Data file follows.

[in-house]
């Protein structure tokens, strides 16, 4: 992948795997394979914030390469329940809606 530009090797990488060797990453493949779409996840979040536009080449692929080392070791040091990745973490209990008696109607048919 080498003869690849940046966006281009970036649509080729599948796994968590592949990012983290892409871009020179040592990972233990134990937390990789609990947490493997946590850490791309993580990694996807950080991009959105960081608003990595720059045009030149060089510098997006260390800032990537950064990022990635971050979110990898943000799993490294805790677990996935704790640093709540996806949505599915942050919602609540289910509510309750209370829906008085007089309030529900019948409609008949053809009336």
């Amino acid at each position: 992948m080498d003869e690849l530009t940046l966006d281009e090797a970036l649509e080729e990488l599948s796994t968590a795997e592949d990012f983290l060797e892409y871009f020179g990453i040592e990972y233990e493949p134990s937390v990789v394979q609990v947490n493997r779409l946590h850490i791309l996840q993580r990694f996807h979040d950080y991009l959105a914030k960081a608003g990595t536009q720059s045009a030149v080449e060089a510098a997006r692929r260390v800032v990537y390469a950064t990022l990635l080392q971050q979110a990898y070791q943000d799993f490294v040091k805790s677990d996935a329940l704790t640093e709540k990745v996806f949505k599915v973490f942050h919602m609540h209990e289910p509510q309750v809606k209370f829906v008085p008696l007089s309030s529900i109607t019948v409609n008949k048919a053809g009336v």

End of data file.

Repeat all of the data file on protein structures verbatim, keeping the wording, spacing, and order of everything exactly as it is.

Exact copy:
[in-house]
């Protein structure tokens, strides 16, 4: 992948795997394979914030390469329940809606 530009090797990488060797990453493949779409996840979040536009080449692929080392070791040091990745973490209990008696109607048919 080498003869690849940046966006281009970036649509080729599948796994968590592949990012983290892409871009020179040592990972233990134990937390990789609990947490493997946590850490791309993580990694996807950080991009959105960081608003990595720059045009030149060089510098997006260390800032990537950064990022990635971050979110990898943000799993490294805790677990996935704790640093709540996806949505599915942050919602609540289910509510309750209370829906008085007089309030529900019948409609008949053809009336």
């Amino acid at each position: 992948m080498d003869e690849l530009t940046l966006d281009e090797a970036l649509e080729e990488l599948s796994t968590a795997e592949d990012f983290l060797e892409y871009f020179g990453i040592e990972y233990e493949p134990s937390v990789v394979q609990v947490n493997r779409l946590h850490i791309l996840q993580r990694f996807h979040d950080y991009l959105a914030k960081a608003g990595t536009q720059s045009a030149v080449e060089a510098a997006r692929r260390v800032v990537y390469a950064t990022l990635l080392q971050q979110a990898y070791q943000d799993f490294v040091k805790s677990d996935a329940l704790t640093e709540k990745v996806f949505k599915v973490f942050h919602m609540h209990e289910p509510q309750v809606k209370f829906v008085p008696l007089s309030s529900i109607t019948v409609n008949k048919a053809g009336v």